Sarah Murnaghan is a ten-year-old girl suffering from cystic fibrosis. If she does not get a lung transplant, she will die, likely within weeks. But so far she has been unable to receive a lung transplant because a federal agency—the Department of Health and Human Services (HHS)—has decided that children under twelve must be placed on the bottom of the waiting list for an adult lung, and because a child lung is highly unlikely to become available.
Why is the federal government involved in a matter of organ transplantation? As an HSS Web page explains, Congress passed the National Organ Transplant Act in 1984, creating the Organ Procurement and Transplantation Network (OPTN), an organization subject to HHS oversight.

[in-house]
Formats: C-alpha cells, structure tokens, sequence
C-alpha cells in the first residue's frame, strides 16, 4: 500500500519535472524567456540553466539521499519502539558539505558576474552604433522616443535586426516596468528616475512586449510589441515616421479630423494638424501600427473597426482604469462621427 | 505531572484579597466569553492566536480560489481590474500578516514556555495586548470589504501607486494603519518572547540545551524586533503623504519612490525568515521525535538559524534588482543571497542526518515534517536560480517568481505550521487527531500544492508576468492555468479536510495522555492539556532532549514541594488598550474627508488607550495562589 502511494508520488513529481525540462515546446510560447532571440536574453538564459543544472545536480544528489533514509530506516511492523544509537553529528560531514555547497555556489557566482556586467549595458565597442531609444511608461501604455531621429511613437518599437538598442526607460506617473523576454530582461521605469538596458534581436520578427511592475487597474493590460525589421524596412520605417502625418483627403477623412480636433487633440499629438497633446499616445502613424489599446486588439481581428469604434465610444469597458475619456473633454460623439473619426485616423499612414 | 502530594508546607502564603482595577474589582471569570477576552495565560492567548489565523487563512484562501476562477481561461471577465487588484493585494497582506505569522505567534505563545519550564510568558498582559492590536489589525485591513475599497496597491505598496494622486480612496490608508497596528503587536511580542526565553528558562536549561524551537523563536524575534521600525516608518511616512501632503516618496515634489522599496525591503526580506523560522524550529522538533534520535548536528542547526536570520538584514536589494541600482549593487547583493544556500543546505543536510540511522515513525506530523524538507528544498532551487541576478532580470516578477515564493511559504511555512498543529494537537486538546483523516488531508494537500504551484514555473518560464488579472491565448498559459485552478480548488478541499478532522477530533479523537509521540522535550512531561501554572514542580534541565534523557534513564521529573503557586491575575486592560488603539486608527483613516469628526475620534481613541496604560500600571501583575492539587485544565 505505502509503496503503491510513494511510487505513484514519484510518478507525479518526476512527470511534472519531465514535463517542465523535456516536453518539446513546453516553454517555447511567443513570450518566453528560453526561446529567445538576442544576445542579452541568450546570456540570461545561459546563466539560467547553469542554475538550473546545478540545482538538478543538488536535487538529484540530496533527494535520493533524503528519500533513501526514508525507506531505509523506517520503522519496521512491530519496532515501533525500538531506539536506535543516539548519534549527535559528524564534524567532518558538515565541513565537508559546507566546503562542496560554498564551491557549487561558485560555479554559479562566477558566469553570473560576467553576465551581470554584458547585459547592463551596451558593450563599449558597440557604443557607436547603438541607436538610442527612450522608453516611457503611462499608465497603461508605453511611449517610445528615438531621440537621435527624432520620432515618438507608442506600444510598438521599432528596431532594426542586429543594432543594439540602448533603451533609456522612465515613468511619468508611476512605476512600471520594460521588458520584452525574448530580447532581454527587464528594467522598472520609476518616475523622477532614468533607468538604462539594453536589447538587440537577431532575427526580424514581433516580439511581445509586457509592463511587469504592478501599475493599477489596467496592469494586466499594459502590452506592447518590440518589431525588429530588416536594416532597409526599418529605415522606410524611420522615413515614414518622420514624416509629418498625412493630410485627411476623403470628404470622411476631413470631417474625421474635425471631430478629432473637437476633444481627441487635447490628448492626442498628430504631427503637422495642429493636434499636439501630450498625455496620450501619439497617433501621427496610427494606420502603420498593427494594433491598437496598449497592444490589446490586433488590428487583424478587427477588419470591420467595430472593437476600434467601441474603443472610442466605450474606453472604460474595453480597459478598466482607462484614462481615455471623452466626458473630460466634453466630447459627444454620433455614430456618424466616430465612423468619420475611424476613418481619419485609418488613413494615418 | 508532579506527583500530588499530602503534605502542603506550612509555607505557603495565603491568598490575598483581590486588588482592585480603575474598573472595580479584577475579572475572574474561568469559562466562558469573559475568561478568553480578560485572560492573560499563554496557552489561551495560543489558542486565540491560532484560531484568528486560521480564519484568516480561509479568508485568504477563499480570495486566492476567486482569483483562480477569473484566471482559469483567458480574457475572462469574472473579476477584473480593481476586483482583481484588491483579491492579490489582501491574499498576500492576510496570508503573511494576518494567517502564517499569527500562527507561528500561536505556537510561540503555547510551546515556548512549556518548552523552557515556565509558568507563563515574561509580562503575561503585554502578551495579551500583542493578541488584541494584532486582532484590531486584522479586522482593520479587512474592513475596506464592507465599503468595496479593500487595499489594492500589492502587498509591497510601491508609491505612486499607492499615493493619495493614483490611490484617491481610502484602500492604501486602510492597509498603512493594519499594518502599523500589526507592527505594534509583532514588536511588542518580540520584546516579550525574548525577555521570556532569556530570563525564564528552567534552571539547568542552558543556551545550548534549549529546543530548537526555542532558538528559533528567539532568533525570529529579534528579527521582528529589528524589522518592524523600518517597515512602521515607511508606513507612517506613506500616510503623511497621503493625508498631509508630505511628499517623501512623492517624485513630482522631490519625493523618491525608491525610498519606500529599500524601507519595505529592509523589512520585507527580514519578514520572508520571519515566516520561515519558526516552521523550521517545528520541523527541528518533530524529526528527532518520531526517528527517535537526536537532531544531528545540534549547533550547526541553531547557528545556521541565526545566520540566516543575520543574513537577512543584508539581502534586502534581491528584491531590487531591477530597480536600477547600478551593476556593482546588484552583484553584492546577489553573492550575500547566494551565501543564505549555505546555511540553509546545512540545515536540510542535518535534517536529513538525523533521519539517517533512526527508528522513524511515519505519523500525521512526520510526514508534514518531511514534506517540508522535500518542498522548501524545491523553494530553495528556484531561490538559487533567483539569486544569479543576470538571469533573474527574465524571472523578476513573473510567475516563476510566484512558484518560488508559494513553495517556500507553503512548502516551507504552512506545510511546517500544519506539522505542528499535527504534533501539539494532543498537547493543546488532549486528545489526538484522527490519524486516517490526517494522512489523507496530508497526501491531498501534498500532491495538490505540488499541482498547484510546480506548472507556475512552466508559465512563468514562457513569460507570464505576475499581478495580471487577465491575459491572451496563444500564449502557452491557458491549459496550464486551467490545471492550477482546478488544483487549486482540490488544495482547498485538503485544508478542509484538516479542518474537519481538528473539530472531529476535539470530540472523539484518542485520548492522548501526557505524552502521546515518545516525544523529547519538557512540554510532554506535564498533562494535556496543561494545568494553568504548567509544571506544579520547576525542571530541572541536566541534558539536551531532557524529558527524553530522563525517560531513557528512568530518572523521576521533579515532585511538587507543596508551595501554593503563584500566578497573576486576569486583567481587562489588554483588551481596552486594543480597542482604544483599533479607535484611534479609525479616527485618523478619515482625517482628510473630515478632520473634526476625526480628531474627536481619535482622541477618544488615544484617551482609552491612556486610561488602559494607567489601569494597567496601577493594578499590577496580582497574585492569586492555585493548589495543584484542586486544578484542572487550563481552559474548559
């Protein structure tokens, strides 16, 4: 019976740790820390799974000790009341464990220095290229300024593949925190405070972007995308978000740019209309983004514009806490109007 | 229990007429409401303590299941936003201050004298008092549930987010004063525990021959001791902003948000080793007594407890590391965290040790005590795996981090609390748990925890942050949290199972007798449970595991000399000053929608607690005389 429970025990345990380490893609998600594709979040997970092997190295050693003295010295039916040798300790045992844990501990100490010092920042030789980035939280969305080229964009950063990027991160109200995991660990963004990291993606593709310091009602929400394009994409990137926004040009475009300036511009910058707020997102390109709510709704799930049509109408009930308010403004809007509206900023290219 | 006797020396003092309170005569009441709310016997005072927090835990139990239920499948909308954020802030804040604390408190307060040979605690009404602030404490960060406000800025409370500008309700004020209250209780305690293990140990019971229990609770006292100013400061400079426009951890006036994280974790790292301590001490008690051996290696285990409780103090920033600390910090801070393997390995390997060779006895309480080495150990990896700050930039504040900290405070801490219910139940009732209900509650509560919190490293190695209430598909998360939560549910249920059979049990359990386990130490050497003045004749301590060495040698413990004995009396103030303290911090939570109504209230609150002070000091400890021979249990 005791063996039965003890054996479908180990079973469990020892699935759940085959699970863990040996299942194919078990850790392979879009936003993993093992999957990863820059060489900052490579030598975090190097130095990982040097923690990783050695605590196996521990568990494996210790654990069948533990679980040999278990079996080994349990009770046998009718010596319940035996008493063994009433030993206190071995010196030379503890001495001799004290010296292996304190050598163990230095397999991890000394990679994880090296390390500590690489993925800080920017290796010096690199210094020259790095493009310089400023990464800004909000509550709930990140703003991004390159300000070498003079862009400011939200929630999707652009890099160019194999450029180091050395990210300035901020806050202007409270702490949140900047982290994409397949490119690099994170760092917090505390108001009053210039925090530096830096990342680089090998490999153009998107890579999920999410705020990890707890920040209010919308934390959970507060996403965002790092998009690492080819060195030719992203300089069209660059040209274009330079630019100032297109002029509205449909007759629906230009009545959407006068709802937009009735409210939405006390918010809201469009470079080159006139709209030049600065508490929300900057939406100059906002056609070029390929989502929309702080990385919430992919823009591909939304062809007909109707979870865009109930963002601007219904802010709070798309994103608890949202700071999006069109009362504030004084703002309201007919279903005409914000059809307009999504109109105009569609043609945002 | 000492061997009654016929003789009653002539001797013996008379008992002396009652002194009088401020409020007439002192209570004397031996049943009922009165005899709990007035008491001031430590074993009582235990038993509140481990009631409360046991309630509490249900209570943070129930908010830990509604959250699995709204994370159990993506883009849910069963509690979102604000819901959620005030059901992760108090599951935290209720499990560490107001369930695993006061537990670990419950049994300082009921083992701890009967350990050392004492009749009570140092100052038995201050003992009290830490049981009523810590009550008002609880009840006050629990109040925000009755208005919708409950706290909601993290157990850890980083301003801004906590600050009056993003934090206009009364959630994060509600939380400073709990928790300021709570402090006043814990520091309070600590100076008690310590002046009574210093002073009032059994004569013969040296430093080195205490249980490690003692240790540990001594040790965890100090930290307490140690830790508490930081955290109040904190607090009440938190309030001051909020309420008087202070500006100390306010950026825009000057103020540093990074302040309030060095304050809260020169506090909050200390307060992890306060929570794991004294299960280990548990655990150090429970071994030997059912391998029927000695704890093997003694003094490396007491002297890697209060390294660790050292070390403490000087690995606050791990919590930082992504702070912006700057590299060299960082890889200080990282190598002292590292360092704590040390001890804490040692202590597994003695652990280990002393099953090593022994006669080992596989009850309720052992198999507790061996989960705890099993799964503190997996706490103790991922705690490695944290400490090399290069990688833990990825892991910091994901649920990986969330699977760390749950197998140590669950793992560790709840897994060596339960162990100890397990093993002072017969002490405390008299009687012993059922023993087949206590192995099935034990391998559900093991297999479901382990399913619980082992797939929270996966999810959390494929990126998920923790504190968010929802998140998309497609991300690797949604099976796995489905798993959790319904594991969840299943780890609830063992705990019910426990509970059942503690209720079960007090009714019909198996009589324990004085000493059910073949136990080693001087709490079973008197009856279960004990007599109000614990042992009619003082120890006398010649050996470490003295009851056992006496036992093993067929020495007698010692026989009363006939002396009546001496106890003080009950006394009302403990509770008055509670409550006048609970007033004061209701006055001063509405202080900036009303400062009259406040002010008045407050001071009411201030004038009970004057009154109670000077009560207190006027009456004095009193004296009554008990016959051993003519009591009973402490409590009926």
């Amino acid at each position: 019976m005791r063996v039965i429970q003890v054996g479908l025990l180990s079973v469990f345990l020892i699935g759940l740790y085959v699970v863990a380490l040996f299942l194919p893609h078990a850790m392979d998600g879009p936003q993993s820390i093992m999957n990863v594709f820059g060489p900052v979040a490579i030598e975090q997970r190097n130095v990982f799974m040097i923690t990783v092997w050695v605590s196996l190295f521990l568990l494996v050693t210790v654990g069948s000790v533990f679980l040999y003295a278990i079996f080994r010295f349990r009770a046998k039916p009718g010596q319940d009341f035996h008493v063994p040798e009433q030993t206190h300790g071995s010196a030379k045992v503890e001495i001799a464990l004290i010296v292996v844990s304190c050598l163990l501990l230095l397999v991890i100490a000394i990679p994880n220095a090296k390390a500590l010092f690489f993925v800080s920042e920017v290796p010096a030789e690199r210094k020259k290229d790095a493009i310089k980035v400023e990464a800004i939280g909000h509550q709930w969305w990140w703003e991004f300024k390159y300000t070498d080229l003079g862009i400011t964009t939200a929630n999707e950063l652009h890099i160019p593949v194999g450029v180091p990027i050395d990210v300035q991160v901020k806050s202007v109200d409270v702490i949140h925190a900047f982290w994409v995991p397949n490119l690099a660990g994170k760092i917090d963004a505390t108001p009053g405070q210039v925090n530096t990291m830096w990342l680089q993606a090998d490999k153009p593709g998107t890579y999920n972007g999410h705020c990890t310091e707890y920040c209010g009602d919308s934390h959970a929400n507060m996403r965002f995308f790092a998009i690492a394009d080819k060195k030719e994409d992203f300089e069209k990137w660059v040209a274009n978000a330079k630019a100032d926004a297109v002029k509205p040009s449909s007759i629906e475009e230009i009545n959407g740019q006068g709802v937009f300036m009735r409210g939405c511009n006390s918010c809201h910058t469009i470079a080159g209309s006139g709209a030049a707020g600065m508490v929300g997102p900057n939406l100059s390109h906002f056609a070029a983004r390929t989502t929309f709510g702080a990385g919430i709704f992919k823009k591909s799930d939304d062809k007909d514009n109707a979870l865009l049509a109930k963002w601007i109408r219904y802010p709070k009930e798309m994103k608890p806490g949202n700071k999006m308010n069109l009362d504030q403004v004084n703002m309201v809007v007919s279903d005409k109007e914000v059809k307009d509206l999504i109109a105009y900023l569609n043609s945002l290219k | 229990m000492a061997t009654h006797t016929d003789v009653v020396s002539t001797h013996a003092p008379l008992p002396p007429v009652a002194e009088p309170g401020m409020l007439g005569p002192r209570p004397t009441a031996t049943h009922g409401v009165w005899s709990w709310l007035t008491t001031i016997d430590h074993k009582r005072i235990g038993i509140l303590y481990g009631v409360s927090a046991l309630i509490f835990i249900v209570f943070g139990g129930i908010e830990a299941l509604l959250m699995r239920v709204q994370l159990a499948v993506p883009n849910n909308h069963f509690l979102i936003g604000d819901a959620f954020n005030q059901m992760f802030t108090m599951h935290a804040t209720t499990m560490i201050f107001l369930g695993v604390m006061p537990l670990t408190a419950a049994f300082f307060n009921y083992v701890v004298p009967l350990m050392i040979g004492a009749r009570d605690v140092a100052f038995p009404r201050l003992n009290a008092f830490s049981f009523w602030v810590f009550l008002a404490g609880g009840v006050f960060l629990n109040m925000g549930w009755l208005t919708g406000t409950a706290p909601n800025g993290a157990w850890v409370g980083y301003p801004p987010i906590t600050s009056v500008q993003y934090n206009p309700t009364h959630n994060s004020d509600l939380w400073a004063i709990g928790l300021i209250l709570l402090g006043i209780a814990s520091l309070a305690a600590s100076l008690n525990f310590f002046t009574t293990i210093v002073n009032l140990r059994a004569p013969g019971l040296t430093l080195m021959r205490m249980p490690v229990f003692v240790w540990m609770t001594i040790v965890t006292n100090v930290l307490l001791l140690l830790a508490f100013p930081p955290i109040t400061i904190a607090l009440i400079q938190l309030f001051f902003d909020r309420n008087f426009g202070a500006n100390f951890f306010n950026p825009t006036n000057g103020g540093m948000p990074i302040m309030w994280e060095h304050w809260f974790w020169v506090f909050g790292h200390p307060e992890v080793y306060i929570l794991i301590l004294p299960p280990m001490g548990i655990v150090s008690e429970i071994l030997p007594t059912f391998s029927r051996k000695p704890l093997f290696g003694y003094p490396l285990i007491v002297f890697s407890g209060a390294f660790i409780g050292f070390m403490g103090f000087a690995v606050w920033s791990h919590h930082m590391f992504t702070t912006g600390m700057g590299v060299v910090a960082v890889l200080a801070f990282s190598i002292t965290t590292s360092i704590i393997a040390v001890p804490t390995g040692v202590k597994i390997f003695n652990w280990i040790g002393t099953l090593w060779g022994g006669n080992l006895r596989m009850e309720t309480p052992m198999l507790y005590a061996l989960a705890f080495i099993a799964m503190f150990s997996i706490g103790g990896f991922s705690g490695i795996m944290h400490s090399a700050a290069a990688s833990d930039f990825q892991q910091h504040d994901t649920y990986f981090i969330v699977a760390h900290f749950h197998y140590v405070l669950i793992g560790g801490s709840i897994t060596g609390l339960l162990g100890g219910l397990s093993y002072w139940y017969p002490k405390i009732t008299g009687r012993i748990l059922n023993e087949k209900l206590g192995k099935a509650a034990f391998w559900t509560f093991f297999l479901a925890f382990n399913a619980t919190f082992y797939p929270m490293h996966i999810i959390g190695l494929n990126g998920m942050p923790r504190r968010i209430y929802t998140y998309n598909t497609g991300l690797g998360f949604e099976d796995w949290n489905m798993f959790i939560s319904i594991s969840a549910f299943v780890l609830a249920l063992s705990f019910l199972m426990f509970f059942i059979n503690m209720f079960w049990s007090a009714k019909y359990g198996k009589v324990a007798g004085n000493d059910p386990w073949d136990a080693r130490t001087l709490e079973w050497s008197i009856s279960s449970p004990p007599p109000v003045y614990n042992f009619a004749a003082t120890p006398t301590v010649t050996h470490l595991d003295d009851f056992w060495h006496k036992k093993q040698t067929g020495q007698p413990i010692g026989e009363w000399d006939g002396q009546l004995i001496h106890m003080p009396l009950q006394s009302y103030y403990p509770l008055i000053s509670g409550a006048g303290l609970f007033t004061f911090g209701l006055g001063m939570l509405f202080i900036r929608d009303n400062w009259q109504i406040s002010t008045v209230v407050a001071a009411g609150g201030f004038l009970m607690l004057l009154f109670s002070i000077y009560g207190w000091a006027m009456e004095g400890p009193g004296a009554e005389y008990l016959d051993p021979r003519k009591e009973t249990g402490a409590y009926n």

Many are asking whether the secretary of HHS, Kathleen Sebelius, has legal authority to make an exception to the HHS-approved rules. Sarah’s family says that Sebelius has “very clear authority under the law to intervene and mandate a variance that would help save Sarah's life.” Congressman Tom Price says that Sebelius possibly could save Sarah’s life by “signing a paper” permitting her to join the adult transplant list. Sebelius, however, declined to intervene on the grounds that changing the rules for one person would be unfair to others on the transplant list. She has called on OPTN to review the transplant rules related to children, but any change would come too late for Sarah. It is not even clear that Sebelius could intervene in Sarah’s case if she wanted to, as Brett Norman writes for Politico. . . .